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August 15, 2008 Edition

How the States Got Their Shapes, by Mark Stein

This book has answers to questions that have probably never occurred to you, but will nag at you once you hear them. Why don’t all the states have nice, regular shapes like Colorado and Wyoming? Why don’t Maine, Vermont, and New Hampshire extend all the way up to their nearest geographic boundary, the St. Lawrence river? What’s up with Oklahoma’s panhandle? Arranged by state in alphabetical order, this is a book to provoke your curiosity and give you ammo to stump your friends and family.

The Healthy Skeptic, by Robert J. Davis

In an era of ever-increasing concern about our health and a proportionate increase in the flood of information regarding healthy living, this book tries to cut through the hype and subsidized science. Davis, a health journalist, admits that it takes work to figure out which health information is trustworthy and so starts his book by giving readers the tools they need to become discerning consumers. Then he goes on to dissect a variety of things we “know” – for instance, that sunscreen protects us from skin cancer, that there are specific “superfoods” that protect us, and that it’s possible to slow (or even stop) the aging process.

The Last Days of Old Beijing, by Michael Meyer

Meyer, who has lived in China for years, speaks fluent Mandarin, and lives in a traditional neighborhood in Beijing, is an excellent cultural translator and guide to the beauty of the traditionally backstreets. Increasingly bulldozed to make way for modern buildings and shops, these areas gain indoor plumbing, but lose their community as many residents are bought or forced out of their homes.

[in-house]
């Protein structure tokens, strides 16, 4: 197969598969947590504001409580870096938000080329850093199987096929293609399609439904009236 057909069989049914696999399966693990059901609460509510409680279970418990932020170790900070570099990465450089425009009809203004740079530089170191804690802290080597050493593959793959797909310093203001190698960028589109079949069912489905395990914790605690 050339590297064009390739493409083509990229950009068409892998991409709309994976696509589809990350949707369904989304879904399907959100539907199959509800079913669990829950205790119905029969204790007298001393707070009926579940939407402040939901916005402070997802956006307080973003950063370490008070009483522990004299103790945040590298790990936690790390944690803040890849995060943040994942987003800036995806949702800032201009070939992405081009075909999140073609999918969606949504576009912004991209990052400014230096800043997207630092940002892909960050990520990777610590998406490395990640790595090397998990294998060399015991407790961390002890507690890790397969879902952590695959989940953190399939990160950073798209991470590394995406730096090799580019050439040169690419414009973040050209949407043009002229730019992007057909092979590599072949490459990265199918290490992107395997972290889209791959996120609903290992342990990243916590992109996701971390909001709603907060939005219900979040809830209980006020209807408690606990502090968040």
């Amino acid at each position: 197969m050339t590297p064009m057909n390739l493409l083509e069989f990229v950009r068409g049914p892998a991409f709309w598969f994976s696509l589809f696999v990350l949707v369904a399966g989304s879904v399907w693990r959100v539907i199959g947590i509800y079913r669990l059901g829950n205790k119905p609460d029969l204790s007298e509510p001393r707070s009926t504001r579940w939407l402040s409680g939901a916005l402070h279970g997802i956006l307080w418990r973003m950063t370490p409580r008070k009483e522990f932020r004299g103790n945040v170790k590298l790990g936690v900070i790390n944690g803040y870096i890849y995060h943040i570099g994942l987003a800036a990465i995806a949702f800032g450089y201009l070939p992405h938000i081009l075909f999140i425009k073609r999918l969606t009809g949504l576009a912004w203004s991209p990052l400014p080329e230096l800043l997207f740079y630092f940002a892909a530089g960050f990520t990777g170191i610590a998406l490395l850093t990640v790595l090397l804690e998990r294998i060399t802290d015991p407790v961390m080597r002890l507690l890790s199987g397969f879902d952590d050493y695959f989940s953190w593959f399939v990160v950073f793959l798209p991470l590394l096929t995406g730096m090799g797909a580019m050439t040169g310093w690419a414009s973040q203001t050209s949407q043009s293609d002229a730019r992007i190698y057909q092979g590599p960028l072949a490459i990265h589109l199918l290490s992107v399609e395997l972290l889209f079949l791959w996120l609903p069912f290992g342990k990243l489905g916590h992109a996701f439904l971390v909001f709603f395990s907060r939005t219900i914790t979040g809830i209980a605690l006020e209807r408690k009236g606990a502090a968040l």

Dog Man, by Martha Sherrill

This dual story of the rebirth of a dog breed and the life of a man and his family starts just after World War II, with the dozen or so Akita, or snow dogs, left in their native Japan. For one thing, few people had the resources to feed domestic animals during the war, and, for another, the government had paid premium prices for snow dog pelts with which to line officers’ coats. Captivated by the breed’s spirit, Morie Sawataishi began acquiring and breeding Akita, much to the dismay of his wife and family. Sawataishi was successful, and today, Akita are found throughout the world, prized for their sweet dispositions, loyalty, and intelligence.

A People’s History of American Empire, by Howard Zinn, Mike Konopacki, and Paul Buhle.

Zinn’s original book, “A People’s History of the United States,” has gone through six new editions since its first publication in 1980. Now there’s an entirely new version in graphic novel format that examines the cycles of American Expansionism from Wounded Knee to Iraq. Zinn’s premise is that our government’s response to 9/11 was predicted by the long history of similar overreactions against people and nations throughout our history, from our colonization of the Americas to the Mexican-American and Vietnam wars and into the present day. Along the way, Zinn gives readers glimpses of his background, showing the reasons for his passion for truth and justice. Compelling reading, backed up with a bibliography of further reading, and made all the more gripping by the illustrations (which do include photographs that may not be suitable for kids).

In Sisterhood, edited by Kimberley L. Metcalfe

From its inception in 1926, the Alaska Native Sisterhood Camp 2 has been a force to be reckoned with. In addition to helping Tlingit families through hard times and celebrating the good times, the Sisterhood was responsible for putting the first female matron in place at the prison, getting Tlingit women involved in municipal elections, and working towards equal treatment of Natives in schools, workplaces, and stores. Meet the many movers and shakers of the Sisterhood and learn the role they played in the lives of individuals and the community in this essential time capsule of Southeast history.

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